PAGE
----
Top aides to Donald Trump sought Sunday to turn the tables on Democrats pushing for his impeachment, insisting the president was the true "whistleblower" in pushing Ukraine to probe the son of rival Joe Biden for corruption.
The Democratic-led House of Representatives launched an official impeachment inquiry this week after a whistleblower complaint led to the release of a phone call showing Trump pressed Kiev to probe his potential challenger for the White House.
Trump's Republican allies have closed ranks around the embattled president, flatly denying he abused his power -- and his personal lawyer Rudy Giuliani, himself a key player in the scandal, led the charge with a series of combative talk show appearances on Sunday morning.
Brandishing what he said were affidavits incriminating Biden's son Hunter over his role on the board of a Ukrainian gas company while his father was vice president, Giuliani said Trump had been duty bound to push Kiev to investigate.
"If he hadn't asked them to investigate Biden, he would have violated the constitution," Giuliani said on ABC's "This Week."
"The president is the whistleblower here," echoed Trump's advisor Stephen Miller on "Fox News Sunday."
"Getting to the bottom of a corruption scandal in Ukraine is in the American national interest," Miller said. "The president of the United States is the whistleblower and this individual is a saboteur trying to undermine a democratically elected government."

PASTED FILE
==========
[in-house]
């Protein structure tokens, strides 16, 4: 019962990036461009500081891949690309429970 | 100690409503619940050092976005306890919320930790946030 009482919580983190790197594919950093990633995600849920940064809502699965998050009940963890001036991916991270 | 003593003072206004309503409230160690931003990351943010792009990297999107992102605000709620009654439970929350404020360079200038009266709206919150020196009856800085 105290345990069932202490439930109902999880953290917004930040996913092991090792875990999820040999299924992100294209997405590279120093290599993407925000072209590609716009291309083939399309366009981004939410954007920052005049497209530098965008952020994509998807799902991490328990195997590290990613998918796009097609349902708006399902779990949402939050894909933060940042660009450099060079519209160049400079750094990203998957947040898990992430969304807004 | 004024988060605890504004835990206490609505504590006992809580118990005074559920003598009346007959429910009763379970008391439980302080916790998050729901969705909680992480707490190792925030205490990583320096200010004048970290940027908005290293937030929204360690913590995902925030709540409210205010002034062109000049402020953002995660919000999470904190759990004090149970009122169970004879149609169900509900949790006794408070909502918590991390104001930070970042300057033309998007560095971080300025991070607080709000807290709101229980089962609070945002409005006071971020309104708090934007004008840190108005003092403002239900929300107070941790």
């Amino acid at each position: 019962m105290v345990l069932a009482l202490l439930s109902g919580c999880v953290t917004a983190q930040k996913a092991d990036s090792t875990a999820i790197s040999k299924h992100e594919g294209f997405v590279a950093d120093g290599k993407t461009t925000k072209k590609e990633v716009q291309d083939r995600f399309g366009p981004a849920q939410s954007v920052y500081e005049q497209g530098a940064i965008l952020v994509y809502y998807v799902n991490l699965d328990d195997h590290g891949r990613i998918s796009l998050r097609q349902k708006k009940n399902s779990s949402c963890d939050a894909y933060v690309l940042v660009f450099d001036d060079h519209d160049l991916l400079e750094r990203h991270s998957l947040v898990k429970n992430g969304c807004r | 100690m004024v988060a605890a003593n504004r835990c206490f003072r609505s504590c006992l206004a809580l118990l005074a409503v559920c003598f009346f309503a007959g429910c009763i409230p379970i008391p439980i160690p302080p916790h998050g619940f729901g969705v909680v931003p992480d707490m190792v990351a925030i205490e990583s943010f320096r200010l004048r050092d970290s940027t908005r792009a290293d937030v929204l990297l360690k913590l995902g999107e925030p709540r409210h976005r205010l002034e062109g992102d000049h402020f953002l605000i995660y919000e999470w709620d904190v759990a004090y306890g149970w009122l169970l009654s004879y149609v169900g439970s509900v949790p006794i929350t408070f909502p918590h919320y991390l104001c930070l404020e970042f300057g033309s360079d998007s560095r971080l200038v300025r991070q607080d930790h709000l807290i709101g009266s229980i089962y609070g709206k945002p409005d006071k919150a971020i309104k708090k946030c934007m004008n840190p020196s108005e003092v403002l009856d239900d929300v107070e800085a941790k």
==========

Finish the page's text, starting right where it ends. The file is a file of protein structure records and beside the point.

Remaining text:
As Barack Obama's vice president, Joe Biden and other Western leaders pressured Ukraine to get rid of the country's top prosecutor, Viktor Shokin, because he was seen as not tough enough on corruption.
Trump has claimed Biden was seeking to protect his son -- tweeting a Trump-approved ad attacking the Bidens' conduct -- but that allegation has largely been debunked.
Facing the biggest crisis of his presidency, Trump insists he did nothing wrong when talking to Ukrainian President Volodymyr Zelensky on July 25, characterizing the impeachment push as a new "witch hunt."
In tweets to his 65 million followers over the weekend, he lashed out at Democrats as "savages" and called for lawmaker Adam Schiff, who is leading the impeachment probe, to resign from Congress.
Between Saturday night and Sunday morning, the president retweeted dozens of video clips from Republican allies defending his conduct and criticizing Democrats -- while warning in a message to supporters that "our country is at stake like never before."
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